It's a contentious question, but curiously, one that doesn't get debated nearly as fiercely as things like "how many uninsured people are there?" I find that surprising, because after all, we don't necessarily care whether people are marked by some survey as "insured" or "uninsured"; we care whether there is preventable suffering in the world.
But it turns out to be really hard to determine how many people die without insurance, which is the subject of this month's column. The most recent available study, which also had the largest sample and controlled for the most variables, found no effect at all--a result which surprised the hell out of its author, a former Clinton advisor. Other studies say the number is in the tens of thousands.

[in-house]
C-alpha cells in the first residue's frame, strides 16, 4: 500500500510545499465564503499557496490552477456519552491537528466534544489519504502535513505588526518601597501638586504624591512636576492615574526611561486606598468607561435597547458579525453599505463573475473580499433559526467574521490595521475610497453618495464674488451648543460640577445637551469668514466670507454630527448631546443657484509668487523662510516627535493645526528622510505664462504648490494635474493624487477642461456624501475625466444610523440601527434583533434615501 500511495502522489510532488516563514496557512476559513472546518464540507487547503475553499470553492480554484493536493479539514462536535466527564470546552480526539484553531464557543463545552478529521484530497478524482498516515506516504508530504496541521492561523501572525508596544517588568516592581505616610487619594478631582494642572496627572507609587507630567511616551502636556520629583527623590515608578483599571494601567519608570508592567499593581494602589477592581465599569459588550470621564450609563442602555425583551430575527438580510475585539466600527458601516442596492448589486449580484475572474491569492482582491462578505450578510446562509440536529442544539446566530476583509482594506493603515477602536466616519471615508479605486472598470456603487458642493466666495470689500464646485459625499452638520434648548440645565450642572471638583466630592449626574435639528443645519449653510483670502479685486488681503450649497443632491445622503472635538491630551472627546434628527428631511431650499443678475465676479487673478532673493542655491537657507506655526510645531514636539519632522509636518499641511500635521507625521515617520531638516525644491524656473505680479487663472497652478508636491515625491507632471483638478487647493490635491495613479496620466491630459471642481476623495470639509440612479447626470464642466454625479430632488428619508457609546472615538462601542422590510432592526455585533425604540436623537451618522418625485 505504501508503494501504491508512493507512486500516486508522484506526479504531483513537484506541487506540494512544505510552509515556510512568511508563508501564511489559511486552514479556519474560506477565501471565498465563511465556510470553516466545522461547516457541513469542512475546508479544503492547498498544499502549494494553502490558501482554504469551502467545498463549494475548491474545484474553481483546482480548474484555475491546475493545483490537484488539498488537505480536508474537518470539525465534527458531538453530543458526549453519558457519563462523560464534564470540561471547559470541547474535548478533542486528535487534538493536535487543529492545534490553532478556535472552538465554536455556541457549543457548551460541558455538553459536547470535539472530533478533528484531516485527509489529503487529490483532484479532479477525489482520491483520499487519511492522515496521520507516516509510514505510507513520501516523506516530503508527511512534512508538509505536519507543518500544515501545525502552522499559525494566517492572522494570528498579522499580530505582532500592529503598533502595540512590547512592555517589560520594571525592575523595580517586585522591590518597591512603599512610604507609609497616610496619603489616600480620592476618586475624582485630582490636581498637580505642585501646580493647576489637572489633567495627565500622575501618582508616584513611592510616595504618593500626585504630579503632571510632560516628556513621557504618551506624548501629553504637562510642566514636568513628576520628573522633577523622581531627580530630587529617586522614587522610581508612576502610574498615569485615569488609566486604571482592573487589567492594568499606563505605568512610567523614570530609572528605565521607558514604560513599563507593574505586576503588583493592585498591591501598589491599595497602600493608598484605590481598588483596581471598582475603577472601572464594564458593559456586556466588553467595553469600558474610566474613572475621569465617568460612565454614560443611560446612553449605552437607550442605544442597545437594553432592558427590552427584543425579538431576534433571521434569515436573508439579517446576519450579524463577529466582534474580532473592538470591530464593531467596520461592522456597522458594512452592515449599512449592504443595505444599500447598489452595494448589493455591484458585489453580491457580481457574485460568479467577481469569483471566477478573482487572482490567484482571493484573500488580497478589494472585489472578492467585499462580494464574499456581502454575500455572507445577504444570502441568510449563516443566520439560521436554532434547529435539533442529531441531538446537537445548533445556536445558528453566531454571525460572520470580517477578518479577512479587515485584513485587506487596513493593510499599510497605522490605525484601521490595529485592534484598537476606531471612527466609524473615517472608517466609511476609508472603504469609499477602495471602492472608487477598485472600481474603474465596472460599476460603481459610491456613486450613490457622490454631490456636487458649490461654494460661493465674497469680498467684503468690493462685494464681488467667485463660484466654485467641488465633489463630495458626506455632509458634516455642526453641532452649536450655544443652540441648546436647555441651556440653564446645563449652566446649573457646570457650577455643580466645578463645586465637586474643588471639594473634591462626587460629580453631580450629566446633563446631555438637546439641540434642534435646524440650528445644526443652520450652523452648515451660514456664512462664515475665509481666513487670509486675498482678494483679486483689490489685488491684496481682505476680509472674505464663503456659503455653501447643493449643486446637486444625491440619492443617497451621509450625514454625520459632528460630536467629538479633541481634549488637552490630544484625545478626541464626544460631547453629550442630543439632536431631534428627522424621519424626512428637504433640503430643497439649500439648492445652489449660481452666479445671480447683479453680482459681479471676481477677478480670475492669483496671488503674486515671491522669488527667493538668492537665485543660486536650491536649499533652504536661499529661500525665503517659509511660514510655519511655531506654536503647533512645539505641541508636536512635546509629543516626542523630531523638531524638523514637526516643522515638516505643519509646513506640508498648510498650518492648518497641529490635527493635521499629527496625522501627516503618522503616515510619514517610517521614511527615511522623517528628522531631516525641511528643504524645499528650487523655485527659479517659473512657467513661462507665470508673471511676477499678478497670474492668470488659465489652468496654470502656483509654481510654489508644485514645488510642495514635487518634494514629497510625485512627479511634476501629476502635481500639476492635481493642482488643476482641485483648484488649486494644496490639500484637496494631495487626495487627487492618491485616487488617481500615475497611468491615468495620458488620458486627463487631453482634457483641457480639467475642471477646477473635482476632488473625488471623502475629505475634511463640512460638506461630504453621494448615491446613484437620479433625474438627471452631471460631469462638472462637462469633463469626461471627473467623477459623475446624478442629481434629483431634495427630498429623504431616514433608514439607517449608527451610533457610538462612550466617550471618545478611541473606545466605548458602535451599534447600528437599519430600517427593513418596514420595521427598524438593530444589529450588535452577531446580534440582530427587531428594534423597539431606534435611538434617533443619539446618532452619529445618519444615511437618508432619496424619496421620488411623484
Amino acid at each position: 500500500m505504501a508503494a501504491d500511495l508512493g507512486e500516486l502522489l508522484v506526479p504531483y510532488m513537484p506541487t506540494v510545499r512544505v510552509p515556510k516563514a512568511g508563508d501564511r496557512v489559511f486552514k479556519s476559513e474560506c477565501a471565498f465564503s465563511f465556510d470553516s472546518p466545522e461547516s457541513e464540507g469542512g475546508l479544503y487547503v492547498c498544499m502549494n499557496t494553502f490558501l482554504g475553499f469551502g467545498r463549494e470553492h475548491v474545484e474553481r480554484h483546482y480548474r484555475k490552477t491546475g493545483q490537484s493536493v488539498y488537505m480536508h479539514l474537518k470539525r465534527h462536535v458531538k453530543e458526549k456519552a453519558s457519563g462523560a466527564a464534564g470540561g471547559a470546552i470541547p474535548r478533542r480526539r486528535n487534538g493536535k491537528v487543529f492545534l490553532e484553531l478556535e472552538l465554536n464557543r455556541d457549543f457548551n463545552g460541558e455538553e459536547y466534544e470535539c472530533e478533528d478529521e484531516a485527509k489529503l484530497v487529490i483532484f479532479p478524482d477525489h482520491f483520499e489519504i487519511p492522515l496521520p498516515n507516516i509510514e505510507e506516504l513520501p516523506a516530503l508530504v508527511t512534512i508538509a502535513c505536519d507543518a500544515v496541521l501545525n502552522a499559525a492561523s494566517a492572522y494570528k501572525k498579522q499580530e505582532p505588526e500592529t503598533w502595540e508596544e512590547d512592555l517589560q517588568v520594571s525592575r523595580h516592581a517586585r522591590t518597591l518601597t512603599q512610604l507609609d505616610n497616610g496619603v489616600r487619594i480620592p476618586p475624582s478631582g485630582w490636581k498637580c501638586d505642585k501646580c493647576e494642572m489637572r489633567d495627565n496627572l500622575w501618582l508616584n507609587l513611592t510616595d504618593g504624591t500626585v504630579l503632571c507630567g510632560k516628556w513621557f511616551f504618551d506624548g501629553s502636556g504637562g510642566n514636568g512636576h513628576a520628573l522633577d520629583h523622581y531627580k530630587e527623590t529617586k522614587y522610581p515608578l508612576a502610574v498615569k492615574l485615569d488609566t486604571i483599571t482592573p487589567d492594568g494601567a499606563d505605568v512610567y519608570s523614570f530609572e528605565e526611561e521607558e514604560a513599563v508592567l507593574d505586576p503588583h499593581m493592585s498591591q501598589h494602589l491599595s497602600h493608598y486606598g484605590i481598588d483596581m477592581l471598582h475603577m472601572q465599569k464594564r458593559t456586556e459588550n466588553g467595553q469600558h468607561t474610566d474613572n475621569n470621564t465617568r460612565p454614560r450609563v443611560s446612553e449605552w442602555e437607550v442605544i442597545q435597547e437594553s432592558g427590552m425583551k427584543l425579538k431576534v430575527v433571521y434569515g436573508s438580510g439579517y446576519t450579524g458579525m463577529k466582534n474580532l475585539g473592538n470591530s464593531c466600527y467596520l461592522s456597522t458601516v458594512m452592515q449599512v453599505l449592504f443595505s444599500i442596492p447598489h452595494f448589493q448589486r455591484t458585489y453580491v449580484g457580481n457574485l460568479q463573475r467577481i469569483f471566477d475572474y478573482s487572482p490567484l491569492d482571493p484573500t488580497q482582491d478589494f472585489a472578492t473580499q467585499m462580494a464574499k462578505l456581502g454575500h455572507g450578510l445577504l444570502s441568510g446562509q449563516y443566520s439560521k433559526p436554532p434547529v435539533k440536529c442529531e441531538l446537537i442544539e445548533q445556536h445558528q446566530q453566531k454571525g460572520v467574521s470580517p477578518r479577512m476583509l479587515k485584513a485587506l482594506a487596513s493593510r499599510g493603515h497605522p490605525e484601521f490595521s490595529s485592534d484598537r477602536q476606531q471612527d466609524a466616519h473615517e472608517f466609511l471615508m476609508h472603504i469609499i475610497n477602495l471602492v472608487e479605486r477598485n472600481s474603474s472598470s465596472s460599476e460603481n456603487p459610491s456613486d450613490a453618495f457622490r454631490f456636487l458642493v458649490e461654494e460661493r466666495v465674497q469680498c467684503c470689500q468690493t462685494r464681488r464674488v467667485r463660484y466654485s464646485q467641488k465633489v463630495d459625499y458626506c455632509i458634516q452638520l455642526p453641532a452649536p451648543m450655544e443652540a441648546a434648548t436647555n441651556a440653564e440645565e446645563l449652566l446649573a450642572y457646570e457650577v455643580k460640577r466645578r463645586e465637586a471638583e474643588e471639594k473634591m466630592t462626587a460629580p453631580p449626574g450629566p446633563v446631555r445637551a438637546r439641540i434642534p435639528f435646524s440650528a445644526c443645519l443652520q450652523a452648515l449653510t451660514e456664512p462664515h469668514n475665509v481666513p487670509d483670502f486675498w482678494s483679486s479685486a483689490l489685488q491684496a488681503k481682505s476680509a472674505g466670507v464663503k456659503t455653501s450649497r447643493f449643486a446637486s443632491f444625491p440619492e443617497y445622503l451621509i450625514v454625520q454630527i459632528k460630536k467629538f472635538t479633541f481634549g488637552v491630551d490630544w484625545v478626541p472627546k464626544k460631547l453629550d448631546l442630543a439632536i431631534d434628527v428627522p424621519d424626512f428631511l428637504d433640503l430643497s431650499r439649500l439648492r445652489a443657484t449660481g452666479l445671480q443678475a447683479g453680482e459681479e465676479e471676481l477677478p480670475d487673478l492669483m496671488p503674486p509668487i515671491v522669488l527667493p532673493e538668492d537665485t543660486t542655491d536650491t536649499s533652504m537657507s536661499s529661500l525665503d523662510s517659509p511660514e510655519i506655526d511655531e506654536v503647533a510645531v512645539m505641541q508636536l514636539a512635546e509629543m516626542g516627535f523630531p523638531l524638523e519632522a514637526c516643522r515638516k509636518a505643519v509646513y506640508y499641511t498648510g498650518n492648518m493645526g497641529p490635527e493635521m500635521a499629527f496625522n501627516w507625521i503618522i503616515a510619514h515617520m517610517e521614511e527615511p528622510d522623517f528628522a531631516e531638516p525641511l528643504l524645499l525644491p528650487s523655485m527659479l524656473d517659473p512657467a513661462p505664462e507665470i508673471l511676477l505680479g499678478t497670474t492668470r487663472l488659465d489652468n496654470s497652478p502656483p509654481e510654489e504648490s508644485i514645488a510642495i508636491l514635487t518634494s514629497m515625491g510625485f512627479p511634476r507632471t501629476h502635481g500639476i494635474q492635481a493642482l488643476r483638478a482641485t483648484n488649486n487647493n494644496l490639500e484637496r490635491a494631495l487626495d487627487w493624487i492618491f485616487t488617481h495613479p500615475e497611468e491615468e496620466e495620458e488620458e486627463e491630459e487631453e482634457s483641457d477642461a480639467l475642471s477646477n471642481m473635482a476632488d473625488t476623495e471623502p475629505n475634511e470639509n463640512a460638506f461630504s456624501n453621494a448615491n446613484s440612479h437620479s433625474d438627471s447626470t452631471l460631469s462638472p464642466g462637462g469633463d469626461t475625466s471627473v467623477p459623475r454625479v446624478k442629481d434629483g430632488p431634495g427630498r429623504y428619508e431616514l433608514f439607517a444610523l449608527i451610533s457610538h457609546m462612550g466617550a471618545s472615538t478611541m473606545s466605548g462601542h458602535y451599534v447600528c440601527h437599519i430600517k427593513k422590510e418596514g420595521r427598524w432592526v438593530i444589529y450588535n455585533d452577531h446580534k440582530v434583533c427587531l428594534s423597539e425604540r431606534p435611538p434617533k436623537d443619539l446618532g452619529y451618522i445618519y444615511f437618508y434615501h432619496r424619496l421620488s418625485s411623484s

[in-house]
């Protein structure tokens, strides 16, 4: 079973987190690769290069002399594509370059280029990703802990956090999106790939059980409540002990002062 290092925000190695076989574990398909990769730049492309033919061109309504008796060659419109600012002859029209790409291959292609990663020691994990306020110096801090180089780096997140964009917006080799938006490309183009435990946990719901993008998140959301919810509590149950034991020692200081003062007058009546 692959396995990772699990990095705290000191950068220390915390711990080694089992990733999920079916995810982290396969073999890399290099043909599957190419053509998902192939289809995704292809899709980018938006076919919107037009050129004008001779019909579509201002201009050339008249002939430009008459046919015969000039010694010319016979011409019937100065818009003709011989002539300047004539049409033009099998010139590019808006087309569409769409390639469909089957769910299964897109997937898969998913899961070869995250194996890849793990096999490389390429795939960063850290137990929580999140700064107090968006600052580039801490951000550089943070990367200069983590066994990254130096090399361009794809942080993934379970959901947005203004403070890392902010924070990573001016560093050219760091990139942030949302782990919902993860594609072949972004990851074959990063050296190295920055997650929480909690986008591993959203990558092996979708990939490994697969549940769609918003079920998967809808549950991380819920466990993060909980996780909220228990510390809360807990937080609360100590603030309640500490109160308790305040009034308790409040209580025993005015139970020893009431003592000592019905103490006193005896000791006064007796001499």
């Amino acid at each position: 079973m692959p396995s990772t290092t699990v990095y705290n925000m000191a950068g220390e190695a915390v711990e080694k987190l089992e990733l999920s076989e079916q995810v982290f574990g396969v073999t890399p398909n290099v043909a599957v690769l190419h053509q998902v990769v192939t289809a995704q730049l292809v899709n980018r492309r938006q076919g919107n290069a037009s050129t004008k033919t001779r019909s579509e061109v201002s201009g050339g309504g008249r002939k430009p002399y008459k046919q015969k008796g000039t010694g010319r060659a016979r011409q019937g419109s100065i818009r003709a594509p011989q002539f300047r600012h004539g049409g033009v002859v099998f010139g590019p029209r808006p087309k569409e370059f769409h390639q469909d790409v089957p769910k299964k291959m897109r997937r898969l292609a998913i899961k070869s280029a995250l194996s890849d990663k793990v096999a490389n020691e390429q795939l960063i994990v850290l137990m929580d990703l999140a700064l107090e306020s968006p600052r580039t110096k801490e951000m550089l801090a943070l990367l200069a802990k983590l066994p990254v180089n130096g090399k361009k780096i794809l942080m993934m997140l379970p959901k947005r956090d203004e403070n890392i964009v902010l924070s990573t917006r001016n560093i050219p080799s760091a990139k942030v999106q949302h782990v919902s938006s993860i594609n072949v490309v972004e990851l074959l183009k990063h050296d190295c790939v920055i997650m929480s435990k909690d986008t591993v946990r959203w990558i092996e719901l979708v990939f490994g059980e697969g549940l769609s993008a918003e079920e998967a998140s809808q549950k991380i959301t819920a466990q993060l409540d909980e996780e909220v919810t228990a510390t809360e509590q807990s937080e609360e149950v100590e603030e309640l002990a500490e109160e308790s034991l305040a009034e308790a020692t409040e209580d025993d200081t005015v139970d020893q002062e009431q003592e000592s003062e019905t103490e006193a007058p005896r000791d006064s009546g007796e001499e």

The left is predictably fond of the study which got the largest number, 45,000 a year. Unfortunately, its authors are political advocates for a single-payer system, who also helped author the notorious studies on medical bankruptcies. Those studies are very shoddily done, with parameters that somehow always conspire to produce the maximum possible number. In the first study, they set an absurdly low threshhold for what constituted a "medical bankruptcy". In the second, they chose 2006, the year after the 2005 bankruptcy reform act had driven an unprecedented spike in filings. It seems pretty likely that medical bankruptcies were bound to be overrepresented in 2006, since most financial events are easier to see coming than illnesses. But even if you disagree--and the authors offered an incredibly wan explanation of why they did--it's very clear that the people who filed in 2006 were not going to be a representative sample of bankruptcies in a normal year. I can't imagine why you would choose to study 2006 unless you were looking for biased results. I have to conclude that their political beliefs are affecting their work, which means I wouldn't touch that 45,000 number with a bargepole--I wouldn't cite anything they authored even if it offered to prove beyond a shadow of a doubt that I was right about everything.